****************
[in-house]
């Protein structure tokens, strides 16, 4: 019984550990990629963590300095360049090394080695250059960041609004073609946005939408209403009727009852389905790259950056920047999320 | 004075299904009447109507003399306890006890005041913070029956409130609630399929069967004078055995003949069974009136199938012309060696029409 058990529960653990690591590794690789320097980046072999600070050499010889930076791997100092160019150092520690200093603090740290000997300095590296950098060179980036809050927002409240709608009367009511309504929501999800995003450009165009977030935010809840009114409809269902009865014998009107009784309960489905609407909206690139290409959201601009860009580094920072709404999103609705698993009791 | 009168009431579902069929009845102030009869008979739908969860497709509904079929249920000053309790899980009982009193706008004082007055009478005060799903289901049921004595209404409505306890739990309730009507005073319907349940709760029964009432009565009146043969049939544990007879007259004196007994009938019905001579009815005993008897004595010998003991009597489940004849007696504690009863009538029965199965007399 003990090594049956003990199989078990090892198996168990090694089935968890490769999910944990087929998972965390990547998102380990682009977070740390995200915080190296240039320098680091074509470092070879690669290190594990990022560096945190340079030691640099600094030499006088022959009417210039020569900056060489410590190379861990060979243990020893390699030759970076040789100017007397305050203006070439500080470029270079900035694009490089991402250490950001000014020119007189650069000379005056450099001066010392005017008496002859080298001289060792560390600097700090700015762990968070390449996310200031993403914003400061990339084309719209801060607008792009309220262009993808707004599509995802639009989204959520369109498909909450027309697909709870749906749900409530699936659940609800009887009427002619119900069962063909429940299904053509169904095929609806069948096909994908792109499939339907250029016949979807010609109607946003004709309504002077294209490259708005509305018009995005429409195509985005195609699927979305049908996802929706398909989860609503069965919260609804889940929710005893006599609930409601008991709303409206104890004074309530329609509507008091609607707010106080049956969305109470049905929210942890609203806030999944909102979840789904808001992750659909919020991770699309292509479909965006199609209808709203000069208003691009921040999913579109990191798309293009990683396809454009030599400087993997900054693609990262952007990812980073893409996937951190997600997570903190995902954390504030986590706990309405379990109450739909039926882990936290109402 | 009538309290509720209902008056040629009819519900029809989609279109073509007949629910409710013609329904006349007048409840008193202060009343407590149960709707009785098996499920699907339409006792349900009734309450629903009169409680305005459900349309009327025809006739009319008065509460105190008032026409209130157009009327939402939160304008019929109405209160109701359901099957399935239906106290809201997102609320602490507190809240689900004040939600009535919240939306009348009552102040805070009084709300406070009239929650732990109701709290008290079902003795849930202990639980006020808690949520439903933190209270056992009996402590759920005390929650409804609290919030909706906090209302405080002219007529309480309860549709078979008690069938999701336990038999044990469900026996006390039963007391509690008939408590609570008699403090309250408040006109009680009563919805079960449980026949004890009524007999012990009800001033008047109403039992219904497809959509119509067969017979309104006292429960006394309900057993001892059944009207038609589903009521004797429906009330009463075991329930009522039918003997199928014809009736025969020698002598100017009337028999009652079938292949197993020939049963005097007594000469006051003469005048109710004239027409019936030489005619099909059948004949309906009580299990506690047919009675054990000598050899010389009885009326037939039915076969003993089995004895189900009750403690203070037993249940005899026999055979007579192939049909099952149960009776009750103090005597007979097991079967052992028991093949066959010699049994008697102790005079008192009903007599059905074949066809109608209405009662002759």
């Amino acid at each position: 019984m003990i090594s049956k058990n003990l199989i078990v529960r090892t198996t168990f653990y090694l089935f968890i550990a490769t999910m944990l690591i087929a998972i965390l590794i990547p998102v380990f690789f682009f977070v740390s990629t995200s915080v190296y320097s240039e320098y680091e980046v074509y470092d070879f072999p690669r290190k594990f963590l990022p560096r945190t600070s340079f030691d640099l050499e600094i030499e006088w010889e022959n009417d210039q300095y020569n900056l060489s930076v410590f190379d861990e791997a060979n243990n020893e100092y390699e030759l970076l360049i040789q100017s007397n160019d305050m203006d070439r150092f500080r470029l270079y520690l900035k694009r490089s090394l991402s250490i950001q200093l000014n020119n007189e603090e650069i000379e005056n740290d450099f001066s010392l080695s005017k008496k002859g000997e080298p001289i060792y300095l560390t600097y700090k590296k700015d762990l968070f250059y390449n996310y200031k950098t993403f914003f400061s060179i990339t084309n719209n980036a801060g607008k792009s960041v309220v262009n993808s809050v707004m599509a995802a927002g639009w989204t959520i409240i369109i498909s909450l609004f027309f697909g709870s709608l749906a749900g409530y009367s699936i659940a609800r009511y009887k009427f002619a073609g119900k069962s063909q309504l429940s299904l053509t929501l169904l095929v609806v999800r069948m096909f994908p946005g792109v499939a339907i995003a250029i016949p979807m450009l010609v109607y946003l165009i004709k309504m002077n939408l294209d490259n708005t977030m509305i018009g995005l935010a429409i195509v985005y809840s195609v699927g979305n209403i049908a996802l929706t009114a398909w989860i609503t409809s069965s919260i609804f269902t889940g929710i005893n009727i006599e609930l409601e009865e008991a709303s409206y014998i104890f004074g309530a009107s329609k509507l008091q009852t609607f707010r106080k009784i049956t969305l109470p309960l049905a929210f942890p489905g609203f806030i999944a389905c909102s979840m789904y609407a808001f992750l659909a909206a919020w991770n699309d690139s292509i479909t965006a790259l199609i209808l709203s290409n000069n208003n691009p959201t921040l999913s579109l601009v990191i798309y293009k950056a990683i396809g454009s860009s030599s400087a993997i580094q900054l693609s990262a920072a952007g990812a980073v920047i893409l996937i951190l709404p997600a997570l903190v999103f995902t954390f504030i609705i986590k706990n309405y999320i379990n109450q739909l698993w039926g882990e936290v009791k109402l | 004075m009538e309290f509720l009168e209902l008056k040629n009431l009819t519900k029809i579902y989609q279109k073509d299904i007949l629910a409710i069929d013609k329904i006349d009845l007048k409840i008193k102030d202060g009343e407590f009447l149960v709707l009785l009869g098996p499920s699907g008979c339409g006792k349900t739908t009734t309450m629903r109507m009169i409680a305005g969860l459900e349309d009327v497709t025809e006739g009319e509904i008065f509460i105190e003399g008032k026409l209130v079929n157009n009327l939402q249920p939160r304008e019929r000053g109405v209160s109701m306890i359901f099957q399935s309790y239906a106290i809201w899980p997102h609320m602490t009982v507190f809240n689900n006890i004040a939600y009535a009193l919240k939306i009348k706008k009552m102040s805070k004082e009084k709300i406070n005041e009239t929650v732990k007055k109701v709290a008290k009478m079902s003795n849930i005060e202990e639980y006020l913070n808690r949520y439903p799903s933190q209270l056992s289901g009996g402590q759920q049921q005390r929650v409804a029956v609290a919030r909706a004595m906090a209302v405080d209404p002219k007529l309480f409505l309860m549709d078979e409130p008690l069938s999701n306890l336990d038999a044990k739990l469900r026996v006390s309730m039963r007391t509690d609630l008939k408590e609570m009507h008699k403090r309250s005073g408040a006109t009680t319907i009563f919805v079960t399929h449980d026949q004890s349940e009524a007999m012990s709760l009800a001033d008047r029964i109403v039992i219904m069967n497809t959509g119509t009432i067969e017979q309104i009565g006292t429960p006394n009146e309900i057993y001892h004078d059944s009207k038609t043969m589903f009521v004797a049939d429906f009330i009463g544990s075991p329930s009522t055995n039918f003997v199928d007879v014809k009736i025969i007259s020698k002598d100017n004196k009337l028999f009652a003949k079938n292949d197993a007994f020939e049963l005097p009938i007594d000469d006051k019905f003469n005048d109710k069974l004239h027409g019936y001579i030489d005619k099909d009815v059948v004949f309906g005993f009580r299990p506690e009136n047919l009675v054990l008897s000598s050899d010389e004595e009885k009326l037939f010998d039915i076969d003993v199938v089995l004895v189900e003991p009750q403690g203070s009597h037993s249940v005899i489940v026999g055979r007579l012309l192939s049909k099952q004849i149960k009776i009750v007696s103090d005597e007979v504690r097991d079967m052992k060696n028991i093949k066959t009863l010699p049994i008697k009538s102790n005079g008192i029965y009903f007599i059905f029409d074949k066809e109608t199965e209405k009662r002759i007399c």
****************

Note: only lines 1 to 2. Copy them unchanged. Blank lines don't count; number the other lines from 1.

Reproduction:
[in-house]
């Protein structure tokens, strides 16, 4: 019984550990990629963590300095360049090394080695250059960041609004073609946005939408209403009727009852389905790259950056920047999320 | 004075299904009447109507003399306890006890005041913070029956409130609630399929069967004078055995003949069974009136199938012309060696029409 058990529960653990690591590794690789320097980046072999600070050499010889930076791997100092160019150092520690200093603090740290000997300095590296950098060179980036809050927002409240709608009367009511309504929501999800995003450009165009977030935010809840009114409809269902009865014998009107009784309960489905609407909206690139290409959201601009860009580094920072709404999103609705698993009791 | 009168009431579902069929009845102030009869008979739908969860497709509904079929249920000053309790899980009982009193706008004082007055009478005060799903289901049921004595209404409505306890739990309730009507005073319907349940709760029964009432009565009146043969049939544990007879007259004196007994009938019905001579009815005993008897004595010998003991009597489940004849007696504690009863009538029965199965007399 003990090594049956003990199989078990090892198996168990090694089935968890490769999910944990087929998972965390990547998102380990682009977070740390995200915080190296240039320098680091074509470092070879690669290190594990990022560096945190340079030691640099600094030499006088022959009417210039020569900056060489410590190379861990060979243990020893390699030759970076040789100017007397305050203006070439500080470029270079900035694009490089991402250490950001000014020119007189650069000379005056450099001066010392005017008496002859080298001289060792560390600097700090700015762990968070390449996310200031993403914003400061990339084309719209801060607008792009309220262009993808707004599509995802639009989204959520369109498909909450027309697909709870749906749900409530699936659940609800009887009427002619119900069962063909429940299904053509169904095929609806069948096909994908792109499939339907250029016949979807010609109607946003004709309504002077294209490259708005509305018009995005429409195509985005195609699927979305049908996802929706398909989860609503069965919260609804889940929710005893006599609930409601008991709303409206104890004074309530329609509507008091609607707010106080049956969305109470049905929210942890609203806030999944909102979840789904808001992750659909919020991770699309292509479909965006199609209808709203000069208003691009921040999913579109990191798309293009990683396809454009030599400087993997900054693609990262952007990812980073893409996937951190997600997570903190995902954390504030986590706990309405379990109450739909039926882990936290109402 | 009538309290509720209902008056040629009819519900029809989609279109073509007949629910409710013609329904006349007048409840008193202060009343407590149960709707009785098996499920699907339409006792349900009734309450629903009169409680305005459900349309009327025809006739009319008065509460105190008032026409209130157009009327939402939160304008019929109405209160109701359901099957399935239906106290809201997102609320602490507190809240689900004040939600009535919240939306009348009552102040805070009084709300406070009239929650732990109701709290008290079902003795849930202990639980006020808690949520439903933190209270056992009996402590759920005390929650409804609290919030909706906090209302405080002219007529309480309860549709078979008690069938999701336990038999044990469900026996006390039963007391509690008939408590609570008699403090309250408040006109009680009563919805079960449980026949004890009524007999012990009800001033008047109403039992219904497809959509119509067969017979309104006292429960006394309900057993001892059944009207038609589903009521004797429906009330009463075991329930009522039918003997199928014809009736025969020698002598100017009337028999009652079938292949197993020939049963005097007594000469006051003469005048109710004239027409019936030489005619099909059948004949309906009580299990506690047919009675054990000598050899010389009885009326037939039915076969003993089995004895189900009750403690203070037993249940005899026999055979007579192939049909099952149960009776009750103090005597007979097991079967052992028991093949066959010699049994008697102790005079008192009903007599059905074949066809109608209405009662002759």